The first day jitters were very real. I was mostly nervous about my ability to teach and explain grammar, as many new teachers are. I’m not going to sugarcoat it, the practicum requires lengthy and in depth preparation, but this is what will make you a better teacher! I was also fearful because I had no idea what kind of support I would receive from my supervising teacher or from the school. My fears were dispelled as the practicum became an opportunity to receive a tremendous amount of guidance and support from real and experienced teachers who wanted to help me to do my best!
After many years traveling and teaching abroad, I decided to transition into a more settled life to teach English in my home town of Toronto, Ontario. When I lived abroad, I absolutely loved traveling from one country to the next every nine months. The benefits were abundant! I lived with the locals, I learned two languages and explored as many sites and as many mountaintops as I could! This being said, there came a point when being the foreigner began to lose its charm. Home was calling my name and I began to develop a deep curiosity and yearning for my own culture and to explore my own backyard. The first things I noticed were how sleeping in my own bed never felt so good and all the places there are to experience here in Ontario that I had never noticed before. Most importantly, the most amazing thing about teaching English in Toronto is that it offers you a little bit of everything, helping you to realize that you have everything you enjoyed abroad, right in your own backyard! Below is a list of experiences to appreciate about teaching English in Toronto:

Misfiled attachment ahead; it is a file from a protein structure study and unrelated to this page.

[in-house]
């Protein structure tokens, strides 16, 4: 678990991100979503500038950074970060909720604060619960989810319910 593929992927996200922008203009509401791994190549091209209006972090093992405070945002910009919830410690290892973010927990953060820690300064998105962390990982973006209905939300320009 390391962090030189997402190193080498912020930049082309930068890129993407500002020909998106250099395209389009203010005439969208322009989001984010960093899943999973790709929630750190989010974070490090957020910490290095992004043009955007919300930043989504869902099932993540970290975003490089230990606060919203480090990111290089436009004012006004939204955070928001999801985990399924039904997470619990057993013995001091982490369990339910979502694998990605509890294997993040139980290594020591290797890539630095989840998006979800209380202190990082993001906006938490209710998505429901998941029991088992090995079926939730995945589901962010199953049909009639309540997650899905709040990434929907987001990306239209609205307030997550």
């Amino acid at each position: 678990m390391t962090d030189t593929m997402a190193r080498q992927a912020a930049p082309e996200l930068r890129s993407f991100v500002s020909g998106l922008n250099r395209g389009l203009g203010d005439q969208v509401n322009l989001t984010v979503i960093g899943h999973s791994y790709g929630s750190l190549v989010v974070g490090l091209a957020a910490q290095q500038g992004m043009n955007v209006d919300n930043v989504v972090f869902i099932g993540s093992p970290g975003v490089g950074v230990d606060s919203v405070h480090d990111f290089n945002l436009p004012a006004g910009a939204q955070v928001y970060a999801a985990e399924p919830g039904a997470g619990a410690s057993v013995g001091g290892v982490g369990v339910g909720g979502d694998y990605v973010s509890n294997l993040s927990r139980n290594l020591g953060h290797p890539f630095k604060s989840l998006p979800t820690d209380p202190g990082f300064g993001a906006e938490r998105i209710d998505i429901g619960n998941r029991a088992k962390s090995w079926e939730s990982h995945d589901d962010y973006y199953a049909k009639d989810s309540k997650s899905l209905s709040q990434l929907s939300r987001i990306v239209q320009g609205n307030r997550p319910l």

-Clare completed the 120-hour Advanced TESOL Certificate with Practicum, recognized by TESL Canada.
I teach English in Kingston, Ontario, Canada, and my job is to assist students in preparing for the IELTS exam. There are books that focus on the types of tasks performed on the IELTS test, but I often found it difficult to choose textbook materials at the right level. In nearly all cases, the vocabulary […]
By setting standards for teacher training certification, TESL Canada plays a very important role in building a reputable industry that attracts more than a hundred thousand of ESL students every year from all around the world. This is evident by the rising number of boutique ESL schools in Canada. In this blog I will write more about the differences between teaching English abroad and teaching English in Canada and how TESL Canada plays a big role in the evolution of the Canadian ESL industry.
As a Canadian, teaching English in my hometown Toronto has allowed me to develop my skills as a teacher, earn a good wage and meet students from all over the world, while remaining in close proximity to my family and friends. Canada offers many opportunities in English language teaching, whether it be in private language schools, government funded settlement programs, or at the College or University levels.